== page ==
SeaWorld's Aquatica Orlando Becomes the World’s First Certified Autism-Friendly Water Park

iStock.com/Image Source
iStock.com/Image Source

Water parks are filled with splashing, screaming, and fast rides—all potential triggers for autistic guests prone to sensory overload. This problem is baked into the design of most water parks, but as the Orlando Sentinel reports, SeaWorld's Aquatica Orlando park in Florida is taking steps toward being more inclusive of guests across the autism spectrum. It is officially the first park of its kind to be designated a Certified Autism Center (CAC) by the International Board of Credentialling and Continuing Education Standards.

After arriving at the park, groups can plan their day using an autism-friendly guide that rates how much each ride stimulates the five senses. A water slide with lots of hills and turns ranks high on the touch scale, for example, and a colorful playground area ranks high on the sight scale.

If guests ever decide they need a break from the excitement of the day, they can retreat to a quiet zone with dimmable lights and comfortable seats. Aquatica staff members have also been trained to serve the needs of park guests with autism.

Families may be hesitant to take kids with autism to loud, overstimulating places like pools and water parks, but giving them those experiences early in life can be valuable. Between 2009 and 2011 in the U.S., accidental drowning was the cause of 90 percent of deaths for children with autism spectrum disorder under age 14. Gary Weitzen, executive director of POAC Autism Services, told Aquatics International in 2016 that "Getting them exposed to water, teaching them to swim, and showing them the proper way to act in a pool literally can be lifesaving for these children."

Aquatica Orlando is just the latest family attraction to receive the CAC stamp of approval. In April of last year, Sesame Place in Pennsylvania reopened for the season as the first-ever theme park to double as a Certified Autism Center.

[h/t Orlando Sentinel]

Looking to Downsize? You Can Buy a 5-Room DIY Cabin on Amazon for Less Than $33,000

Five rooms of one's own.
Five rooms of one's own.
Allwood/Amazon

If you’ve already mastered DIY houses for birds and dogs, maybe it’s time you built one for yourself.

As Simplemost reports, there are a number of house kits that you can order on Amazon, and the Allwood Avalon Cabin Kit is one of the quaintest—and, at $32,990, most affordable—options. The 540-square-foot structure has enough space for a kitchen, a bathroom, a bedroom, and a sitting room—and there’s an additional 218-square-foot loft with the potential to be the coziest reading nook of all time.

You can opt for three larger rooms if you're willing to skip the kitchen and bathroom.Allwood/Amazon

The construction process might not be a great idea for someone who’s never picked up a hammer, but you don’t need an architectural degree to tackle it. Step-by-step instructions and all materials are included, so it’s a little like a high-level IKEA project. According to the Amazon listing, it takes two adults about a week to complete. Since the Nordic wood walls are reinforced with steel rods, the house can withstand winds up to 120 mph, and you can pay an extra $1000 to upgrade from double-glass windows and doors to triple-glass for added fortification.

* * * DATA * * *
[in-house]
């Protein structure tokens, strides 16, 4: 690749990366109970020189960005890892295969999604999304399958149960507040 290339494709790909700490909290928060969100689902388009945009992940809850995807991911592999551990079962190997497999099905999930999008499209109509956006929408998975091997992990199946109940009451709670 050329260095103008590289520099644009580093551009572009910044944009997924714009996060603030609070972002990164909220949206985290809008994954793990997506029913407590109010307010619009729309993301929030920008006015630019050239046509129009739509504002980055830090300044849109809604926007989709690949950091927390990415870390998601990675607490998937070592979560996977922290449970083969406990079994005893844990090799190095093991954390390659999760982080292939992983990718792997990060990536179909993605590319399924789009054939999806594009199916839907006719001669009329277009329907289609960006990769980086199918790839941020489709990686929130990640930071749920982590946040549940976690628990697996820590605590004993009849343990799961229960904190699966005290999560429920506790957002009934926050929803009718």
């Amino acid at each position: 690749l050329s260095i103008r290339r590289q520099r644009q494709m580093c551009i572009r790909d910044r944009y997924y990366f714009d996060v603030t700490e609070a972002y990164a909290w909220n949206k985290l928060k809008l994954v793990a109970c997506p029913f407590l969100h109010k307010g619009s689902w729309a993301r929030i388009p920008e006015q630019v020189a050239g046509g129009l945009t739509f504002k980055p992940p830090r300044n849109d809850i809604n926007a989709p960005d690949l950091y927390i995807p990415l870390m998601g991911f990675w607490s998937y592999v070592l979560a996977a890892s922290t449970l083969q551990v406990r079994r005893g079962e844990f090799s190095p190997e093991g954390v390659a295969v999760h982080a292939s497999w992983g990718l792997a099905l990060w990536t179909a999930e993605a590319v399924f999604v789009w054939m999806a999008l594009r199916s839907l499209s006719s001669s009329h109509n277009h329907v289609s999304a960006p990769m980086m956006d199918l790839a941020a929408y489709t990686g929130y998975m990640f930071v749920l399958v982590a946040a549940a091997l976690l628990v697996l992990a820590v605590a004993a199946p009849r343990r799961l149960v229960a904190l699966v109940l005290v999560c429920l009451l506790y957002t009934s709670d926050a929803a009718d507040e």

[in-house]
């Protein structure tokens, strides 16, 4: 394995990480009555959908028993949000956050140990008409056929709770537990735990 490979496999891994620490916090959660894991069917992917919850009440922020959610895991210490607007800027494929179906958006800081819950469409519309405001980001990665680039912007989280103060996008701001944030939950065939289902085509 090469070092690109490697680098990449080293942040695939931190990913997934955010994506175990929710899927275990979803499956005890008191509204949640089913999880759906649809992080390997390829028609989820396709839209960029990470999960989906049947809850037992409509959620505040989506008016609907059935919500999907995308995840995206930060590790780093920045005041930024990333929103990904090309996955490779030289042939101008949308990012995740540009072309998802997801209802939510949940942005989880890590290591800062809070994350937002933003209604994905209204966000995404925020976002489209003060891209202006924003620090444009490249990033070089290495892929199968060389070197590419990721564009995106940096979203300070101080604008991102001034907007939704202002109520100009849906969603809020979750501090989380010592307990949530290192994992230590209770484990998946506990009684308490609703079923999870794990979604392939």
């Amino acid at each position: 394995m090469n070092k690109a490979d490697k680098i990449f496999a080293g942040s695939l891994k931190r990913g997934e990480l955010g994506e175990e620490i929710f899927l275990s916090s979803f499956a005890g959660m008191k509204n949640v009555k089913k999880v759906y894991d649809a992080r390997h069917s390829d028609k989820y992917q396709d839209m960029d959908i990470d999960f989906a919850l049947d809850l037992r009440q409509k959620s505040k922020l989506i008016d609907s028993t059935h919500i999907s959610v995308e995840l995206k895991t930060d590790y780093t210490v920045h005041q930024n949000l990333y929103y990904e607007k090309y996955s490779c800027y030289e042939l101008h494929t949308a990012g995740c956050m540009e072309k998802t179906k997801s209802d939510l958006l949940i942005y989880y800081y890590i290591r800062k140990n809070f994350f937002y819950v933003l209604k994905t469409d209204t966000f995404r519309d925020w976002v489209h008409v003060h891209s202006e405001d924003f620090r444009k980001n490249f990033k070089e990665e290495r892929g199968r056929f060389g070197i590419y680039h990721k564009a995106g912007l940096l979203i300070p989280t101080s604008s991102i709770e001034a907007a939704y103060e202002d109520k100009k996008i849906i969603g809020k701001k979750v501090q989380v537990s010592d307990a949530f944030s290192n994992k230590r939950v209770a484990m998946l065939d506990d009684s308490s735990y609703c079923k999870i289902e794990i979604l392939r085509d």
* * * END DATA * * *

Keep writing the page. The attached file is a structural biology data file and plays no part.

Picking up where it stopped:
Sadly, the cool ceiling lamp is not included.Allwood/Amazon

Though everything you need for the shell of the house comes in the kit, you will need to purchase whatever goes inside it: toilet, shower, sink, stove, insulation, and all other furnishings. You can also customize the blueprint to fit your own plans for the space; maybe, for example, you’re going to use the house as a small event venue, and you’d rather have two or three large, airy rooms and no kitchen or bedroom.

Intrigued? Find out more here.

[h/t Simplemost]

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Wisconsin Corn Maze Highlights the Tardigrade—"The World's Most Resilient Animal"

Treinen Farm
Treinen Farm

On some farms, designing a corn maze is a chance to create larger-than-life art. There have been mazes modeled after flags, dinosaurs, and video game characters—but this tardigrade corn maze, spotted by Atlas Obscura, may be a first.

Tardigrades—also called "moss piglets" or "water bears"—are microscopic organisms that thrive in a variety of environments around the world. Real tardigrades are too small to see with the naked eye, but that's certainly not the case with the tardigrade maze at Treinen Farm; from the air, it's impossible to miss.

Angie Treinen owns the Wisconsin farm with her husband, and she was inspired to design a maze in the image of the tardigrade after learning about them at a science event a few years ago. Like much of the internet, she was instantly smitten with their stubby legs and roly-poly bodies. They also turned out to be the perfect mascot for 2020; water bears are some of the most resilient creatures on Earth, surviving in tundras, at the bottom of the ocean, and even in space.

"I think I stumbled upon the idea to do a tardigrade pretty early on, but I rejected it for a long time," Angie wrote on the farm's website. "As a huge nerd, I’d seen water bears at an event at the Wisconsin Institute for Discovery, and I thought they were fascinating and amazing and exactly what we needed: tiny, adorable, unbelievably tough."

The tardigrade corn maze took 120 to 150 hours to cut and covers 15 acres. Guests can experience the maze in person at Treinen Farm now through November 8, 2020.

[h/t Atlas Obscura]